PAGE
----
FISA Court Pretends Every Member Of Congress Was Told Details Of Bulk Surveillance, Even Though They Weren't
from the oops dept
So we already wrote about the declassification of the latest FISA Court ruling giving the giant rubber stamp of approval to the bulk records collection, under Section 215 of the Patriot Act, of metadata on every single phone call, but I wanted to highlight one other section in the ruling which the FISC uses to justify its approval of the order. Part of the FISC’s explanation is that Congress explicitly approved this type of activity. The FISC notes that Congress reauthorized this program in 2011, even knowing specifically that it was used to justify bulk metadata collection on all phone calls. The FISC points out that while national security programs may have details kept secret from Congress, that wasn’t the case here:
Admittedly, in the national security context where legal decisions are classified by the Executive Branch and, therefore, normally not widely available to Members of Congress for scrutiny, one could imagine that such a presumption would be easily overcome. However, despite the highly-classified nature of the program and this Court’s orders, that is not the case here.
It goes on to explain that every member of Congress had access to a detailed explanation of the program and then voted to renew it.
Prior to the May 2011 congressional votes on Section 215 re-authorization, the Executive Branch provided the Intelligence Committees of both houses of Congress with letters which contained a “Report on the National Security Agency’s Bulk Collection Programs for USA PATRIOT Act Reauthorization” (Report). Ex. 3 (Letter to Hon. Mike Rogers, Chairman, and Hon. C.A. Dutch Ruppersberger, Ranking Minority Member, Permanent Select Committee on Intelligence, U.S. House of Representatives (HPSCI), from Ronald Weich, Asst. Attorney General (Feb. 2, 2011) (HPSCI Letter); and, Letter to Hon. Dianne Feinstein, Chairman, and Hon. Saxby Chambliss, Vice Chairman, Select Committee on Intelligence, U.S. Senate (SSCI), from Ronald Weich, Asst. Attorney General (Feb. 2, 2011) (SSCI Letter)). The Report provided extensive and detailed information to the Committees regarding the nature and scope of this Court’s approval of the implementation of Section 215 concerning bulk telephone metadata.” The Report noted that “[a]lthough these programs have been briefed to the Intelligence and Judiciary Committees, it is important that other Members of Congress have access to information about th[is]… program when considering reauthorization of the expiring PATRIOT Act provisions.” Furthermore, the government stated the following in the HPSCI and SSCI Letters: “We believe that making this document available to all Members of Congress is an effective way to inform the legislative debate about reauthorization of Section 215….” …. It is clear from the letters that the Report would be made available to all Members of Congress and that HPSCI, SSCI, and Executive Branch staff would also be made available to answer any questions from Members of Congress….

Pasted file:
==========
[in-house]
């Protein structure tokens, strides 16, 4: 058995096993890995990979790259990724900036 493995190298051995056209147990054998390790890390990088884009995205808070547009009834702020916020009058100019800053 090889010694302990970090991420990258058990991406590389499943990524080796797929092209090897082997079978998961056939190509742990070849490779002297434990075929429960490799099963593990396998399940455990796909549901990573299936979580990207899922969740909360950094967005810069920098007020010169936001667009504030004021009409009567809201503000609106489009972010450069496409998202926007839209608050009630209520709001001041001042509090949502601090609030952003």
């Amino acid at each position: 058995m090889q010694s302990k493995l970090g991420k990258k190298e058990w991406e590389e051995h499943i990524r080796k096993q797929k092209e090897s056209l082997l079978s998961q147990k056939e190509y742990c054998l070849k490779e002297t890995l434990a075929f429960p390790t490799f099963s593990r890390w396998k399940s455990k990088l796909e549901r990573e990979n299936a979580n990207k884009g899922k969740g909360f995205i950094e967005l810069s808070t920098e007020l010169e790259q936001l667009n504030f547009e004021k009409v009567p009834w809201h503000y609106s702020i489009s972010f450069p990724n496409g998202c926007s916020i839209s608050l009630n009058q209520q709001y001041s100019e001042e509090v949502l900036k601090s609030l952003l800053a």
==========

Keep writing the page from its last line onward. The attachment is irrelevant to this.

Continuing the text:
In light of the importance of the national security programs that were set to expire, the Executive Branch and relevant congressional committees worked together to ensure that each Member of Congress knew or had the opportunity to know how Section 215 was being implemented under this Court’s Documentation and personnel were also made available to afford each Member full knowledge of the scope of the implementation of Section 215 and of the underlying legal interpretation.
That sounds good. Too bad it’s not true. Well, the first part is true. Ronald Weich did send such a letter to Feinstein and Rogers, telling them to please make the information available to Congress prior to the vote to reauthorize this part of the Patriot Act. But… Mike Rogers did not share those details with members of the House despite being urged to do so. Furthermore, as was noted earlier, the White House was fully aware that Rogers chose not to share this information with those voting to renew Section 215 of the Patriot Act.
So the entire basis of the FISC’s ruling here, that Congress must have intended Section 215 to be read this way because all members of Congress had that info available and still voted to approve the program is simply untrue. In a footnote in this section, the FISC hints at the fact that it actually knows Rogers didn’t make this report available. Because it highlights how it is aware of both Feinstein and Rogers actually making the report available a year earlier, and then just assumes they did so again prior to the 2011 vote. So either the FISC is making a really bad assumption here, or it knows that Rogers didn’t inform his colleagues, and the FISC is hoping no one notices.